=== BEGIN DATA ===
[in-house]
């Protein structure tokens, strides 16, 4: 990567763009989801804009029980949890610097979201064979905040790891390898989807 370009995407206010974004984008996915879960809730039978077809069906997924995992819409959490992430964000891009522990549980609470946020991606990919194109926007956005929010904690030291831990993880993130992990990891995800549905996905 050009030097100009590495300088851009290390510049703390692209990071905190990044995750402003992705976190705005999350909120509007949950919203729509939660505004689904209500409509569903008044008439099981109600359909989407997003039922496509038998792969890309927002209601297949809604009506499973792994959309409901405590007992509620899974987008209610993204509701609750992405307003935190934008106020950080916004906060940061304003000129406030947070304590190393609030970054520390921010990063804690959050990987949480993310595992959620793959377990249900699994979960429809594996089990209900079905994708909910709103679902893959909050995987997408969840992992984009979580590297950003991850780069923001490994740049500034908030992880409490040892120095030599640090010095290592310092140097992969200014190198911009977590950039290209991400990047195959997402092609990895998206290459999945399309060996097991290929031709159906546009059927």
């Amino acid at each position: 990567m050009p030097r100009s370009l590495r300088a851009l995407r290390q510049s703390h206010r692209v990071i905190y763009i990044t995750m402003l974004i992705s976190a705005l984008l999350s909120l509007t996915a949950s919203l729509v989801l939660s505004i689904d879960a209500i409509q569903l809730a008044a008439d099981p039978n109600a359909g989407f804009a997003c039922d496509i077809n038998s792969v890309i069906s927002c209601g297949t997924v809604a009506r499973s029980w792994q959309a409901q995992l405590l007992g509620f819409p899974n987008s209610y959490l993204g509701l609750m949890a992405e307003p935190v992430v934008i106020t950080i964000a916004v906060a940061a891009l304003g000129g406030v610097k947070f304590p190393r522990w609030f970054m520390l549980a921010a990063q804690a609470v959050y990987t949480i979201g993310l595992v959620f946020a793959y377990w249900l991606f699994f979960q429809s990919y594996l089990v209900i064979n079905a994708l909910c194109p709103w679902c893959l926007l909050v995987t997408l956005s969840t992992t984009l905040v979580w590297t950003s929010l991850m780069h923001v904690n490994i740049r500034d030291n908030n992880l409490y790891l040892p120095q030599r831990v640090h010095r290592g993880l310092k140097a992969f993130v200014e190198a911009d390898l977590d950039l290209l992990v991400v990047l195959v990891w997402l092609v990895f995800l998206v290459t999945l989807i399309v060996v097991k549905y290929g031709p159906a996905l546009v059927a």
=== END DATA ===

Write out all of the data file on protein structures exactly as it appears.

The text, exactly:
[in-house]
């Protein structure tokens, strides 16, 4: 990567763009989801804009029980949890610097979201064979905040790891390898989807 370009995407206010974004984008996915879960809730039978077809069906997924995992819409959490992430964000891009522990549980609470946020991606990919194109926007956005929010904690030291831990993880993130992990990891995800549905996905 050009030097100009590495300088851009290390510049703390692209990071905190990044995750402003992705976190705005999350909120509007949950919203729509939660505004689904209500409509569903008044008439099981109600359909989407997003039922496509038998792969890309927002209601297949809604009506499973792994959309409901405590007992509620899974987008209610993204509701609750992405307003935190934008106020950080916004906060940061304003000129406030947070304590190393609030970054520390921010990063804690959050990987949480993310595992959620793959377990249900699994979960429809594996089990209900079905994708909910709103679902893959909050995987997408969840992992984009979580590297950003991850780069923001490994740049500034908030992880409490040892120095030599640090010095290592310092140097992969200014190198911009977590950039290209991400990047195959997402092609990895998206290459999945399309060996097991290929031709159906546009059927």
């Amino acid at each position: 990567m050009p030097r100009s370009l590495r300088a851009l995407r290390q510049s703390h206010r692209v990071i905190y763009i990044t995750m402003l974004i992705s976190a705005l984008l999350s909120l509007t996915a949950s919203l729509v989801l939660s505004i689904d879960a209500i409509q569903l809730a008044a008439d099981p039978n109600a359909g989407f804009a997003c039922d496509i077809n038998s792969v890309i069906s927002c209601g297949t997924v809604a009506r499973s029980w792994q959309a409901q995992l405590l007992g509620f819409p899974n987008s209610y959490l993204g509701l609750m949890a992405e307003p935190v992430v934008i106020t950080i964000a916004v906060a940061a891009l304003g000129g406030v610097k947070f304590p190393r522990w609030f970054m520390l549980a921010a990063q804690a609470v959050y990987t949480i979201g993310l595992v959620f946020a793959y377990w249900l991606f699994f979960q429809s990919y594996l089990v209900i064979n079905a994708l909910c194109p709103w679902c893959l926007l909050v995987t997408l956005s969840t992992t984009l905040v979580w590297t950003s929010l991850m780069h923001v904690n490994i740049r500034d030291n908030n992880l409490y790891l040892p120095q030599r831990v640090h010095r290592g993880l310092k140097a992969f993130v200014e190198a911009d390898l977590d950039l290209l992990v991400v990047l195959v990891w997402l092609v990895f995800l998206v290459t999945l989807i399309v060996v097991k549905y290929g031709p159906a996905l546009v059927a």